Alberta's land base is significantly affected by the generation transmission and distribution of electricity, through land disturbance (e.g., coal mining), and
land utilization (e.g. power line rights of way).
Coal-fired generating plants presently supply most of Alberta's electrical power generation. Natural gas supplies most of the remainder. The rest is derived from
hydro, wind and other power sources.
Most electrical generating plants are located in central Alberta, close to the coal mines that supply them. Other generating plants are located along the Bow,
Kananaskis, North Saskatchewan and Brazeau rivers, part of hydro electric systems that feed into the main power network. Large transmission lines lead from
these generating plants to urban and rural centres throughout Alberta.
Renewable Energy Projects
Industry and landowners play an important role in environmental stewardship across the Province through complying with regulatory requirements and by voluntarily undertaking best management practices. Their actions to minimize land disturbances, manage at-risk landscapes and invasive species are critical to achieve desired outcomes.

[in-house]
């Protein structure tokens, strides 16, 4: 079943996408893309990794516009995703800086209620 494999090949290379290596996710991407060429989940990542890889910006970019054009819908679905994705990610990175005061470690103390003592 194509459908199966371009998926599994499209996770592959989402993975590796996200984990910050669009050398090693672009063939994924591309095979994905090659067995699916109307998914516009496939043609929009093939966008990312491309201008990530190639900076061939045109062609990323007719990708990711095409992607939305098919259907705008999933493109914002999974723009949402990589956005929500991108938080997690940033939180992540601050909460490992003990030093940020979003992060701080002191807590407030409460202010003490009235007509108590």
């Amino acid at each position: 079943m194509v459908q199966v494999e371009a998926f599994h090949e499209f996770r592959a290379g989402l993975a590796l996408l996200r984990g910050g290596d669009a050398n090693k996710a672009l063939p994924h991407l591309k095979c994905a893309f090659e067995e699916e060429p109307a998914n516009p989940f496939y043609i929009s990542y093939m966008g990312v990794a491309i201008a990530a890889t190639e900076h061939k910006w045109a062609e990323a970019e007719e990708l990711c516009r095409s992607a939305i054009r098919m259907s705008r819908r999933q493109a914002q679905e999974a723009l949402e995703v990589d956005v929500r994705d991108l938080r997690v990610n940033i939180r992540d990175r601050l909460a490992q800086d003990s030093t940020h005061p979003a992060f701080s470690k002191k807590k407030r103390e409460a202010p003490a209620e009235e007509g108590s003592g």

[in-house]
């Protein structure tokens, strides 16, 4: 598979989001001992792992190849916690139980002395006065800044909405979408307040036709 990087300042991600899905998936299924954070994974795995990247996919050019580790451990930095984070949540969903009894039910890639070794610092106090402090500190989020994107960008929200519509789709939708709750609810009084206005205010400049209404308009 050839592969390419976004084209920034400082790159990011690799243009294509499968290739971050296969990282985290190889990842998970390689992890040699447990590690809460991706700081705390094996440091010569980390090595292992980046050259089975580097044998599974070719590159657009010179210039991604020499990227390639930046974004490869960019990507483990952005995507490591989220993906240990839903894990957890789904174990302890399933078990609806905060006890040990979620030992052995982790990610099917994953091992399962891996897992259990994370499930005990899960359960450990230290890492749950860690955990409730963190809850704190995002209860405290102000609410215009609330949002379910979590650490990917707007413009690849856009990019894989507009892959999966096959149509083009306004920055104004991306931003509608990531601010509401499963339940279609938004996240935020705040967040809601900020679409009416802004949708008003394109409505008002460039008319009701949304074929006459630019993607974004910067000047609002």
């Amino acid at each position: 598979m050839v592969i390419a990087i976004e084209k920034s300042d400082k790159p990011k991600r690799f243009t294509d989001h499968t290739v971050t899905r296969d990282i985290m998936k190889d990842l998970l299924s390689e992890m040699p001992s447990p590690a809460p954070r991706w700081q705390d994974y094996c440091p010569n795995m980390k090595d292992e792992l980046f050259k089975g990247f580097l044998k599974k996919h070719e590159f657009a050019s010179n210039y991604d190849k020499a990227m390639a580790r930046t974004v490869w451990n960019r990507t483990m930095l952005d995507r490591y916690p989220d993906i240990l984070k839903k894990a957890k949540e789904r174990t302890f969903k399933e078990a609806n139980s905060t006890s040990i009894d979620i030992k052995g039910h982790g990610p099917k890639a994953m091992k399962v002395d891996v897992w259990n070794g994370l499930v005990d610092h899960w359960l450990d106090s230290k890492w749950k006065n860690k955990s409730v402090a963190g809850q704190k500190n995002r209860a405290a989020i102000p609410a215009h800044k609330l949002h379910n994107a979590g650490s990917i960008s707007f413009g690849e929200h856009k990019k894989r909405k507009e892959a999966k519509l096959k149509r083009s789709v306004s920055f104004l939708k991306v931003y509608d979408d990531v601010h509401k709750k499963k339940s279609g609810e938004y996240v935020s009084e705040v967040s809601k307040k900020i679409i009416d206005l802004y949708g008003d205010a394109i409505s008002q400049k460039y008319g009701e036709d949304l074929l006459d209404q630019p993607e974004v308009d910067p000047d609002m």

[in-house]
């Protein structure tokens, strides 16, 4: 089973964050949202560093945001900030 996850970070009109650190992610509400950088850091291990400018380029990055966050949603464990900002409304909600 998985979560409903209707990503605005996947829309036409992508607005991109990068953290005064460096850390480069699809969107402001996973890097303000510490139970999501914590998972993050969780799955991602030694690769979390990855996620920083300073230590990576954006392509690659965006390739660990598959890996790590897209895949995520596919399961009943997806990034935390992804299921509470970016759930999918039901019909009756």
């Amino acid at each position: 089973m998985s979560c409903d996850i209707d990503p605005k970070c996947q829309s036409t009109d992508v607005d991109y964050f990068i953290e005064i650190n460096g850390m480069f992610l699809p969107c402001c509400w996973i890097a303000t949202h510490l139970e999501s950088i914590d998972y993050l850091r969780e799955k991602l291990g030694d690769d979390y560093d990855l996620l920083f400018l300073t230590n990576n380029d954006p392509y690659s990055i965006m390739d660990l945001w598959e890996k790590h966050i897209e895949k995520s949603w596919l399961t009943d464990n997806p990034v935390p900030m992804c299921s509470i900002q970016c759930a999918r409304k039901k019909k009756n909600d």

The Government of Alberta respects the laws of property ownership. Private landowners have full control in negotiations with renewable energy development on siting of improvements and construction impacts. The fact sheet below is to inform Albertans on the current regulatory framework on private lands for renewable energy developments, mainly wind and solar, with a focus on how this applies to conservation of native grasslands.
Coal remains Alberta's primary energy source for power generation, with deposits are estimated to last for 300 years at current consumption rates. Continuing development
of renewable energy sources such as wind power is ongoing, especially in south-western Alberta. Hydropower will continue to be used for power generation.
More efficient ways of generating electricity from coal (directly and indirectly) are being researched. These include coal gasification, coalbed methane extraction
and direct carbon fuel cells.
Co-generation is also resulting in increased efficiency. In this process industrial operations that require steam can simultaneously generate electricity (usually
from natural gas). Some operations can meet all their electrical needs through co-generation.
Updated: Jan 15, 2018